- Find the keywords which your competitors aren’t ranking high for. As long as these keywords are relevant to your own site, using them will be the easiest way to outrank your competitors. Check their rankings for specific keywords in the Competitor Rankings by Keyword report.
Competitor keyword analysis can give you plenty of new ideas, but you’ll have to be picky. In fact, it applies to competitor SEO in general.
Step 5. Use Their Link Profiles To Build Your Own Backlinks.
Link building is probably the hardest part of SEO, but it rewards you handsomely. Backlinks from websites with high authority and relevant content offer the best ranking boosts – and your competitors can point you in the right direction. Without them even knowing.
First, you need to peek inside their link profiles.
Do it with WebCEO’s Competitor Backlink Spy.
This tool will show you the pages that have links pointing to your competitors’ sites. Those pages are automatically sorted by their authority, which lets you pick the juiciest domains right away.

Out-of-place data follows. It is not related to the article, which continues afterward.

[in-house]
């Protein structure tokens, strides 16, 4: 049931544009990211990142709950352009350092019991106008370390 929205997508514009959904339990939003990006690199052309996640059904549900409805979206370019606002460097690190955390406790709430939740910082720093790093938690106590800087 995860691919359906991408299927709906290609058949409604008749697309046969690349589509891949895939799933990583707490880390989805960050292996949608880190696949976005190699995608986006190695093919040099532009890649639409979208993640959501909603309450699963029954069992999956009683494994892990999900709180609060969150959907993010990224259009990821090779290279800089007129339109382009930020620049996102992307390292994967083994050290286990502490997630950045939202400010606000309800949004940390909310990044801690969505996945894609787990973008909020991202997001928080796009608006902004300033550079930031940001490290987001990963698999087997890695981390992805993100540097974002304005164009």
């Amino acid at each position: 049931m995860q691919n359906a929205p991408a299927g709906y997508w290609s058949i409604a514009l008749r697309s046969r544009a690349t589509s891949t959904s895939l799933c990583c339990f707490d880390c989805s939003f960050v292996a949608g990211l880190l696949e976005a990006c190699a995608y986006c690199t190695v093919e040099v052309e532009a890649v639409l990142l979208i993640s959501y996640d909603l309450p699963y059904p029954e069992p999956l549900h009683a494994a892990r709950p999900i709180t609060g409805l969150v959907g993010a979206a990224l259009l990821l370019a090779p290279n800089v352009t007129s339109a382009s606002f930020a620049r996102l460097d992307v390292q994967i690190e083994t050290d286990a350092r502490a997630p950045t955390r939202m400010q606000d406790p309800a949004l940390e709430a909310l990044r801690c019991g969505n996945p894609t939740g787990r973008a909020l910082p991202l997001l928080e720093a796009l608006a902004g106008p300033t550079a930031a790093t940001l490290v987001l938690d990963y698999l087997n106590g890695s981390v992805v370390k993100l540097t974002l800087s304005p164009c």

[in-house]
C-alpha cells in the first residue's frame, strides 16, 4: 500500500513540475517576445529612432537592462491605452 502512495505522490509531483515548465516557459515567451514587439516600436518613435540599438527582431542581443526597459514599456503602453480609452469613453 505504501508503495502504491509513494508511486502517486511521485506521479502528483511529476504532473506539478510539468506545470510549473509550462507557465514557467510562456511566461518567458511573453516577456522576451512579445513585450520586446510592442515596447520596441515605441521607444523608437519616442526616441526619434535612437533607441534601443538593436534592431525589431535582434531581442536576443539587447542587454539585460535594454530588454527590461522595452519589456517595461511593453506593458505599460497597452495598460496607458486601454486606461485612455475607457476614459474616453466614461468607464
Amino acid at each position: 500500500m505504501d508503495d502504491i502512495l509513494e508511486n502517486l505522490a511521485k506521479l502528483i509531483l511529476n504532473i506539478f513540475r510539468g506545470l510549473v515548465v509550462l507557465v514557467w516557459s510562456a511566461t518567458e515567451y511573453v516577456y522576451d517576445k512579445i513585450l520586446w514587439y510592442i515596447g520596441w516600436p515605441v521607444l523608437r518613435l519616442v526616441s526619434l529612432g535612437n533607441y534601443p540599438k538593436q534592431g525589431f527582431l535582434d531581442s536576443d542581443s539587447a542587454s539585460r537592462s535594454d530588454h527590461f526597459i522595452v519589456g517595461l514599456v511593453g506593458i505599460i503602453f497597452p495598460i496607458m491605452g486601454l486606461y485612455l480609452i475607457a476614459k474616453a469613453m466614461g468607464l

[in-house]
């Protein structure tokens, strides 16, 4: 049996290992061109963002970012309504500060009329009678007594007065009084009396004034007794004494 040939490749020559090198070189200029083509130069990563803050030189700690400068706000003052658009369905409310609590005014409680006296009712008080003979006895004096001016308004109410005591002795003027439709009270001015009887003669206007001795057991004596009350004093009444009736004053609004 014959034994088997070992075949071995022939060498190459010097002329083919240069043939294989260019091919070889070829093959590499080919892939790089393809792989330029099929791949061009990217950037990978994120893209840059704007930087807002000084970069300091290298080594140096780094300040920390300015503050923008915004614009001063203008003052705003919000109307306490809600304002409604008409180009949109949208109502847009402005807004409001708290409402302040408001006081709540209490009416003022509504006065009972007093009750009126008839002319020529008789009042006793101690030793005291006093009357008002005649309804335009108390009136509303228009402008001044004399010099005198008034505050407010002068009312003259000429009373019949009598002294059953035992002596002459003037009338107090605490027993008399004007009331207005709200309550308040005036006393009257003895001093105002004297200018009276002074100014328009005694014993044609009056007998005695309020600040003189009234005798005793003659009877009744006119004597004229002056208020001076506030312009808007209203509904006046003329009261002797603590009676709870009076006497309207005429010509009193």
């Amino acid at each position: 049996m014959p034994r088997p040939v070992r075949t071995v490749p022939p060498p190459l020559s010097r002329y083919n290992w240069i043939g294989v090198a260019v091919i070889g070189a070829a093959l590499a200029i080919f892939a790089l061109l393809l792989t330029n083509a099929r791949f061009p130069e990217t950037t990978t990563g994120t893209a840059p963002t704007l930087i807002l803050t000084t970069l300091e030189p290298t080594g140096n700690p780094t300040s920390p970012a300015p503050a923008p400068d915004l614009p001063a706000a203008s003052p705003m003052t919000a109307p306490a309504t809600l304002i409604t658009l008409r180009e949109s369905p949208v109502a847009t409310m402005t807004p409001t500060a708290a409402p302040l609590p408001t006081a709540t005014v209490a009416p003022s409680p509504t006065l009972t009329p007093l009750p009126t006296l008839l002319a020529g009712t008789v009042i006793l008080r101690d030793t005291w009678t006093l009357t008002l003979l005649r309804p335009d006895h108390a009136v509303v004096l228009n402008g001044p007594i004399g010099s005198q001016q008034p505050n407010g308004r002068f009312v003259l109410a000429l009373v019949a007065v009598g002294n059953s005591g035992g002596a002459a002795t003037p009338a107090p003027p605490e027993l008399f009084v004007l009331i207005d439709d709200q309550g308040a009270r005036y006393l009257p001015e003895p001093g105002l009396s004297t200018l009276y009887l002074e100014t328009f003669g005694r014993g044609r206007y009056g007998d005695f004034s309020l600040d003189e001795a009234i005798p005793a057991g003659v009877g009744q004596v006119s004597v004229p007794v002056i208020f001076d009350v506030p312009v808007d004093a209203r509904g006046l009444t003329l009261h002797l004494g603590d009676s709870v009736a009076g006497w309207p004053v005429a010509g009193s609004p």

Of course, in order to be effective, a backlink needs to be surrounded by relevant content and have a relevant anchor text. That means picking the first page you see is a no-no. You will need to make sure it’s a valid candidate for adding a link to your site.
Next, explore the overlap in backlinks between your competitors.
Dig through the table, and you will notice that competitors often share backlinks from the same pages. Sometimes there will also be blank fields, which means no backlink points to your competitor from that page. If that page hasn’t linked to your competitor yet, then it will be easier for you to beat them to the punch and place your own backlink there.
That’s how you find potential websites for link building. As for actually building links, there’s a large variety of techniques ranging from easy to nigh impossible.
To name a few of the most accessible ways:
- Offering websites to replace broken links.
- Offering to replace links to outdated content.
- Asking to add a link to an unlinked mention of your site.
And some of the hardest ways are:
- Making truly unique content that nobody else has.
- Showing off your expertise in an interview.
- Having your content go viral.
Whatever you pick, it all boils down to preparing high-quality, up-to-date content first.
Want To See Steps 6-10?
To learn how to use your competitors and make your site even more powerful, download the full guide below, exclusively available to WebCEO users. Sign up free and get the tools for each step of your competitor SEO analysis!
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The opinions expressed in this article are the sponsor's own.